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Christophe Rousset

Both as a harpsichordist and as a conductor, Christophe Rousset is a leader in the contemporary revival of French Baroque music. He is exceptionally prolific as a recording artist, with well over 100 albums to his credit. Rousset was born on April 12, 1961, in Avignon, France. After studying piano as a boy, he became deeply interested in the harpsichord at age 13. He studied with Huguette Dreyfus at the Schola Cantorum in Paris and, from 1980 to 1983, with Bob van Asperen at the Royal Conservatory of the Hague. He won a special certificate of distinction at the Schola Cantorum and, in 1983, the first prize at the International Harpsichord Competition in Bruges. Rousset rose quickly through the ranks of the world's harpsichordists. He soon appeared at some of the most prestigious early music festivals, including those of Aix-en-Provence, Utrecht, and Les Printemps des Arts de Nantes, among others. He recorded for the Decca label and its early music imprint L'Oiseau-Lyre, and a recording of the Piéces de clavecin of Rameau won the 1992 Gramophone Award for Best Baroque Non-Vocal Release and the Belgian Cecilia Prize. During his time as a specialist in Baroque harpsichord, he often performed the harpsichord continuo parts in ensemble music. It was natural that Rousset's harpsichord appearances with such established authentic instrument ensembles as La Petite Bande, Musica Antique de Cologne, and the Academy of Ancient Music led him to an interest in leading a Baroque ensemble, and he founded Les Talens Lyriques in 1991. The group was primarily interested in reviving French Baroque music and exploring the connections between the distinct national styles of France and other major European nations. An important introduction of Les Talens Lyriques to the wider world came in 1993 at the Festival de Beaune when the group performed Handel's opera Scipione. It has also played ballets and operas of Cimarosa, Berutti, and Mondonville and experienced popular success with the soundtrack for the movie Farinelli, which had extraordinary sales for an early music classical release, moving well over 600,000 copies worldwide. Rousset has continued to record as a solo harpsichordist, often exploring the rich fund of French Baroque harpsichord music beyond Rameau and Couperin. The explosion of interest in Baroque opera in the 2010s has stimulated a busy schedule of performances and recordings of operas with Rousset as director; he has recorded, mostly for the Aparte and Ediciones Singulares labels, such novelties as Lully's Amadis (2014), Antonio Salieri's Les Danaïdes (2015), and, in 2017, Etienne-Nicolas Méhul's early Romantic Uthal. By that time, Rousset ranked as one of the most prolific performers of Baroque repertory on the European scene. Between 2018 and mid-2020, he released no fewer than 13 albums, mostly on Aparte, and he remained vigorously active through the COVID-19 pandemic. In 2023, he moved to the Château de Versailles label for a recording of Lully's opera Psyché. Rousset is noteworthy as a teacher and mentor, with countless "graduates" from Les Talens Lyriques populating European early music orchestras and stages. In 2004, he was honored by the French government as Officier des Arts et Lettres and Chevalier dans l'Ordre National du Mérite.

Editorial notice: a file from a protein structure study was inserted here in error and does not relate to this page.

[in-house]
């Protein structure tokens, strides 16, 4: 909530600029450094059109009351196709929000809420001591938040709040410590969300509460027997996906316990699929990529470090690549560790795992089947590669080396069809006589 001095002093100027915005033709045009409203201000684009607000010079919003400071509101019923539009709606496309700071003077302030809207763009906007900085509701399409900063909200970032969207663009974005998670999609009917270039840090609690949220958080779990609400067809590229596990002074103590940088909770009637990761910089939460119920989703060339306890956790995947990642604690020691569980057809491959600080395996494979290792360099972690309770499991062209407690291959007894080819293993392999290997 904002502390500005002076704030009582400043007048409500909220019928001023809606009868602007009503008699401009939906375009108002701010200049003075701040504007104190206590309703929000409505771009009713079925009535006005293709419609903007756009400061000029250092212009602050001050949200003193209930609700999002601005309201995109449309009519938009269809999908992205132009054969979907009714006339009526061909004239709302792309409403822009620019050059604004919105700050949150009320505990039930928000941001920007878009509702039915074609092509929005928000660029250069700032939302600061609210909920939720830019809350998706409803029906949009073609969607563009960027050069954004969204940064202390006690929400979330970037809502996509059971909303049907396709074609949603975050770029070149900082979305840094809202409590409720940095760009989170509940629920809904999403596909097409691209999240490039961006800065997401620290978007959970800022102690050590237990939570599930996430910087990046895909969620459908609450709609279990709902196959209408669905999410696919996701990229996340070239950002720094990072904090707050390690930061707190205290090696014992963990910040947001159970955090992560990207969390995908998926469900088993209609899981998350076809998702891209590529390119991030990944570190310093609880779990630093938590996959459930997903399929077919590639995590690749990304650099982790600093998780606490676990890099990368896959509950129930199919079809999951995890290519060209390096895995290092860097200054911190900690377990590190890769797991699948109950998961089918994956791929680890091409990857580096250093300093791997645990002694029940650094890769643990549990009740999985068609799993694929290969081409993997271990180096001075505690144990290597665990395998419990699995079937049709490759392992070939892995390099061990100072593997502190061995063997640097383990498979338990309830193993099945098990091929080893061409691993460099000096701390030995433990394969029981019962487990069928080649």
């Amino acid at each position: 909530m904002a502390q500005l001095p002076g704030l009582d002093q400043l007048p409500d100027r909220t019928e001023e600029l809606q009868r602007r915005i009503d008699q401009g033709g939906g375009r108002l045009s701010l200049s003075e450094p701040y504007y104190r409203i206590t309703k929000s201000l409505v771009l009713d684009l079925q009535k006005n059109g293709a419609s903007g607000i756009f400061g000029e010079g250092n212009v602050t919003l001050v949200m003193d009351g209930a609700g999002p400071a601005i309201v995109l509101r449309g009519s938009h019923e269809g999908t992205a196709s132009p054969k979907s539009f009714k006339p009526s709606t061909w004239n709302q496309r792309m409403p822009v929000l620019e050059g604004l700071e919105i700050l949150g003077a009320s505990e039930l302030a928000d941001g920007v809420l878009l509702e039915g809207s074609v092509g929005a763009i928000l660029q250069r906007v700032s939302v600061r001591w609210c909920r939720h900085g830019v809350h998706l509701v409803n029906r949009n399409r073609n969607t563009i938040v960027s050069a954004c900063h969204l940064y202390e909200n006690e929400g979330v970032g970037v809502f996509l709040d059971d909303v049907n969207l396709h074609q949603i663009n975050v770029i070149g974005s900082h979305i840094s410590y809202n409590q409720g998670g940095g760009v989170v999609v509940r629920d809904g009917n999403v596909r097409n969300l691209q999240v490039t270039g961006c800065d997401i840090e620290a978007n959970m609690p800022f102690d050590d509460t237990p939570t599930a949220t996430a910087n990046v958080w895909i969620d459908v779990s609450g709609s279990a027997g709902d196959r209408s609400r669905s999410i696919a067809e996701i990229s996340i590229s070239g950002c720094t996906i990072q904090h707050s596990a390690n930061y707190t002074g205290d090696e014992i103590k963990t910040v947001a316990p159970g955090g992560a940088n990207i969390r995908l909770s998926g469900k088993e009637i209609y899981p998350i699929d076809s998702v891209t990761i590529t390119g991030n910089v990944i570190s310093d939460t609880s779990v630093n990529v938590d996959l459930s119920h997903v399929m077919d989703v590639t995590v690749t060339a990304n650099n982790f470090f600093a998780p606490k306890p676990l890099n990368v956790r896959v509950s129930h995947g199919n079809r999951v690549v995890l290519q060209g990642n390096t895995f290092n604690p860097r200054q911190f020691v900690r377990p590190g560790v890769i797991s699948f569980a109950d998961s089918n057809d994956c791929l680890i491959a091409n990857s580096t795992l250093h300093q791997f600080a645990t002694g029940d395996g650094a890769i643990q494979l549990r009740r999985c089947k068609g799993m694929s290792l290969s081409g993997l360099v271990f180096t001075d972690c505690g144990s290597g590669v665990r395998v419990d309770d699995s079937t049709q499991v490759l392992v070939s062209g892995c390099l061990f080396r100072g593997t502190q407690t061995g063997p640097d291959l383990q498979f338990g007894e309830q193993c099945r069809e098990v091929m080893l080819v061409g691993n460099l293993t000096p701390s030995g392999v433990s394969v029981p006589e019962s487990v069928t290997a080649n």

© James Manheim & Joseph Stevenson /TiVo


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